Part of the flexibility of the OpenAthens managed proxy service is that you can use a simple forward proxy of your own as part of it. 

OpenAthens still does the complicated parts, but the final hop to the resource can come from a forward proxy under your direct control. This has several advantages including:

Squid is a widely used proxy available on most platforms under the GNU GPL (i.e. it's popular and free). Link:

Other forwarding proxies are available and will work in similar ways. Windows users will probably prefer to use IIS.



 There are a couple of differences between Debian and Red Hat derived systems which are highlighted below. Other distros will be similar.


  1. Install Squid. Most repositories include it, but you can also get binaries from

  2. Navigate to your install directory (/etc/squid)

  3. Create a password 

    1. > htpasswd -c squid_passwd

    2. Make a note of the username and password for later - you will need to tell OpenAthens what they are

  4. Edit squid.conf taking care to use the correct auth_param line for your distro.

    # Prevent X-Forwarded-For being overwritten by Squid
    forwarded_for transparent
    # Setup ACLs for OpenAthens
    auth_param basic program /usr/lib64/squid/basic_ncsa_auth /etc/squid/squid_passwd # RHEL / CentOS based distros
    # auth_param basic program /usr/lib/squid/basic_ncsa_auth /etc/squid/squid_passwd # Debian / Ubuntu based distros
    auth_param basic realm proxy
    acl authenticated proxy_auth REQUIRED
    # Allow authenticated access
    http_access allow authenticated
    # Deny all other access to this proxy
    http_access deny all
  5. Start Squid and set it to autostart according to your OS

  6. <squids_ip_address>:3128 should now show an error page generated by Squid

Securing the connection

You want to make sure that the inbound connection is limited to OpenAthens and this is secured using an X.509 client certificate. The process is a little different depending on which flavour of Linux you are using. 

Red Hat based such as CentOS

7. Add the following to your squid.conf file:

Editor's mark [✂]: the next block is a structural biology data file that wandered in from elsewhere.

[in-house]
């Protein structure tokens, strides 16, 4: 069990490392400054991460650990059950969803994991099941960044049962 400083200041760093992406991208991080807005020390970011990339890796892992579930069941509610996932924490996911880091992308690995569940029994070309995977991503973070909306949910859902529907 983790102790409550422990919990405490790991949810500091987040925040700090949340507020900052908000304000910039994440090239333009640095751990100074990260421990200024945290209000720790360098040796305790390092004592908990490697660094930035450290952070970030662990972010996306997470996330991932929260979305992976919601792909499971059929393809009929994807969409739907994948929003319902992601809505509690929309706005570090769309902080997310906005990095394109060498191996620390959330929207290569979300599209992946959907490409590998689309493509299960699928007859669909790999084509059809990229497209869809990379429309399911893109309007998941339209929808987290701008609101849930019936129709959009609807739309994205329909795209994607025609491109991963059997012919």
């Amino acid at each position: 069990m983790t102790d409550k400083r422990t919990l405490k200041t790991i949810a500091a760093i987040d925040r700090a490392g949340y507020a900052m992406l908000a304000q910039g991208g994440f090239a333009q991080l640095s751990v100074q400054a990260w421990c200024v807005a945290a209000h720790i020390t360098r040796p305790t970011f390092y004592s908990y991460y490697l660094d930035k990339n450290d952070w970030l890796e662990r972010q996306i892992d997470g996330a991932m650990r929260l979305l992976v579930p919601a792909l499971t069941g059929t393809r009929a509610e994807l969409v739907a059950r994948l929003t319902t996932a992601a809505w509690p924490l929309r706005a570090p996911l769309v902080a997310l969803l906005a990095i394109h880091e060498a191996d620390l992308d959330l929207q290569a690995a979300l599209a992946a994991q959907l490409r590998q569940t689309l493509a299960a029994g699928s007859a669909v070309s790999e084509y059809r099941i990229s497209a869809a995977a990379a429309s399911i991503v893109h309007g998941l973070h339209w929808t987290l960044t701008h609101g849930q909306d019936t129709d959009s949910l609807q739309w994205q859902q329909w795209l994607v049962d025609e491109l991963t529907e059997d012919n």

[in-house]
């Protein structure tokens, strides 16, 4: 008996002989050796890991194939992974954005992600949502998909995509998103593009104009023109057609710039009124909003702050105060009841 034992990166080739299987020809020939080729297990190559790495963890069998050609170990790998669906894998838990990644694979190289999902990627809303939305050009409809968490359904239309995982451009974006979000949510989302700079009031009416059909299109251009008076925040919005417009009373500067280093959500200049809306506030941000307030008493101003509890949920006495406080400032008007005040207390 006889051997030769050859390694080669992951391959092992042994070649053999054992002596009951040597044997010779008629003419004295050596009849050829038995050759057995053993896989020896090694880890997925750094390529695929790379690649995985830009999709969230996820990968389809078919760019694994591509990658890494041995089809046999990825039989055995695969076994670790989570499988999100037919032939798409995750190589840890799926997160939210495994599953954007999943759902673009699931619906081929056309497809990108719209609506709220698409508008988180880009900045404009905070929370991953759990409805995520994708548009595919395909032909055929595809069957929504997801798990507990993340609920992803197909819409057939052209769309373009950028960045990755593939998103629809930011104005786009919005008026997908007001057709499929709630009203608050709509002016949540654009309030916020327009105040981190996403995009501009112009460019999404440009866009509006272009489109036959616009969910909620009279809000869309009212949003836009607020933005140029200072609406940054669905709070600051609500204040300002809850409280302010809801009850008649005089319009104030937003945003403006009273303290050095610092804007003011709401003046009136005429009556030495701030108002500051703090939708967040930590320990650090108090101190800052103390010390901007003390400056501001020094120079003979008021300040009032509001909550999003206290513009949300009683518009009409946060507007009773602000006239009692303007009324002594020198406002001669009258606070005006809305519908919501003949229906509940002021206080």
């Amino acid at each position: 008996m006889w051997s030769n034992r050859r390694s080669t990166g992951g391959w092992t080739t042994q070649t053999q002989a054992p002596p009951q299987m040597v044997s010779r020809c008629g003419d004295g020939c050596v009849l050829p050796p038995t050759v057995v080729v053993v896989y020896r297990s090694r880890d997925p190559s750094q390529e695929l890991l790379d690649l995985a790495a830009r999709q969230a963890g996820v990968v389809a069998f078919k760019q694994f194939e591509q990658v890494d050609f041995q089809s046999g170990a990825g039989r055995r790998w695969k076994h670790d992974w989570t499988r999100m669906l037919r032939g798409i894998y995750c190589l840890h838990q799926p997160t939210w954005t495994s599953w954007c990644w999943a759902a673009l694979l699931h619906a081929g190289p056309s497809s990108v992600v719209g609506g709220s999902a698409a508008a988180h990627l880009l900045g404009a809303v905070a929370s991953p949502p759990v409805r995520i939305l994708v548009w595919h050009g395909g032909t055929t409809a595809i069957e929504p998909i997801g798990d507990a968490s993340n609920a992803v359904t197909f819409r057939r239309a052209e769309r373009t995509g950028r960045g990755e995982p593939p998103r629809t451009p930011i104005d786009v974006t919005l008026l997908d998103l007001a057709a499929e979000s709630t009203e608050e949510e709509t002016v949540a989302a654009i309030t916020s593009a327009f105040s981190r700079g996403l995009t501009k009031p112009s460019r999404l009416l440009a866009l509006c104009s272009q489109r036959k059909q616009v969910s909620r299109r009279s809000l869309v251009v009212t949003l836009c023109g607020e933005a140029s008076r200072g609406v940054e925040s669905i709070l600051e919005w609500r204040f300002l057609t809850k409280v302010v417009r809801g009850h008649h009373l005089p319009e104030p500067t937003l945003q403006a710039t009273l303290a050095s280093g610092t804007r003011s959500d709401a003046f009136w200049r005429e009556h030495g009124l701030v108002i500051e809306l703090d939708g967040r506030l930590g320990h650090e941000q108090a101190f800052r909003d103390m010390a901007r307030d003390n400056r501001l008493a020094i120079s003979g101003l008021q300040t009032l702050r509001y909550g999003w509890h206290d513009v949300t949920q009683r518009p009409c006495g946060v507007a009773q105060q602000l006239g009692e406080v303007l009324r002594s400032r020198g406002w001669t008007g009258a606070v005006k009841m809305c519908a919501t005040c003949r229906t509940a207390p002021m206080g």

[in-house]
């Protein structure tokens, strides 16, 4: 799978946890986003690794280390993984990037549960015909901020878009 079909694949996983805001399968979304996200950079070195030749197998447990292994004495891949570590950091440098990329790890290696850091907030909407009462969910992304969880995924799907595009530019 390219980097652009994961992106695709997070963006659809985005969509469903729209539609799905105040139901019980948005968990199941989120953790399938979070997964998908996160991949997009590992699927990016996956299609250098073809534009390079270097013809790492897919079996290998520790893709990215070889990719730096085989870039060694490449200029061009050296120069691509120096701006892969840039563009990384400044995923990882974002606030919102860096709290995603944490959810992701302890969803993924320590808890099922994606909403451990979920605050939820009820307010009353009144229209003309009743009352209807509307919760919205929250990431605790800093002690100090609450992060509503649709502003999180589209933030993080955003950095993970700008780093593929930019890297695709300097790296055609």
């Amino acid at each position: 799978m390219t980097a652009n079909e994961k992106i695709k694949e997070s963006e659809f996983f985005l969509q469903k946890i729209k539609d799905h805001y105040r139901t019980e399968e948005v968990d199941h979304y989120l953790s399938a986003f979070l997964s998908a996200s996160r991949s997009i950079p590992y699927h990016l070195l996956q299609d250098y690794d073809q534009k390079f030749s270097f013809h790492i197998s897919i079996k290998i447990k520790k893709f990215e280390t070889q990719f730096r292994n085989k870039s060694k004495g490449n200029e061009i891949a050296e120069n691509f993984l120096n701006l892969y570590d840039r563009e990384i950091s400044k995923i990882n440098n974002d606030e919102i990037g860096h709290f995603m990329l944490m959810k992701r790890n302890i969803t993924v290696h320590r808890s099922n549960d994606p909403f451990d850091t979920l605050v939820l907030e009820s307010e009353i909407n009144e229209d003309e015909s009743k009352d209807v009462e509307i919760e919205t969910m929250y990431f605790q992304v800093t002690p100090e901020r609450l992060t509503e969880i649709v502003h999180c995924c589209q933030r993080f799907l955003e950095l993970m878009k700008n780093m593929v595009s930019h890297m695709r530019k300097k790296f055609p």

https_port cert=/etc/squid/ssl_cert/server.pem clientca=/etc/squid/ssl_cert/openathens-client.pem

8. Set your firewall rules to

9. Securely pass our service desk the username and password you set up in step 3 and a copy of your server.pem certificate. 

Debian based such as Ubuntu

At the time of writing the Squid package supplied by Debian is not compiled with the -enable-ssl flag which means the https_port configuration directive is not available and a little more work is required. Since you can't use a simple configuration directive you need to front Squid with something such as stunnel (  

7.  >apt-get install stunnel4

8. Create /etc/stunnel/stunnel.conf:

setuid = stunnel4
setgid = nogroup
accept  =
#Don't need to expose squid directly to the internet.
connect =
cert = /etc/stunnel/server.pem
verify = 4

9. Add the following to your squid.conf file:


10. Set your firewall rules to

11. Securely pass our service desk the username and password you set up in step 3 and a copy of your server.pem certificate. 

It is possible to set up squid in a multi-tennant mode - e.g. if different parts of your organisation or consortium have different scopes and need to present a different IP address depending on where in your organisation the user sits. Instructions for this are available from our service desk.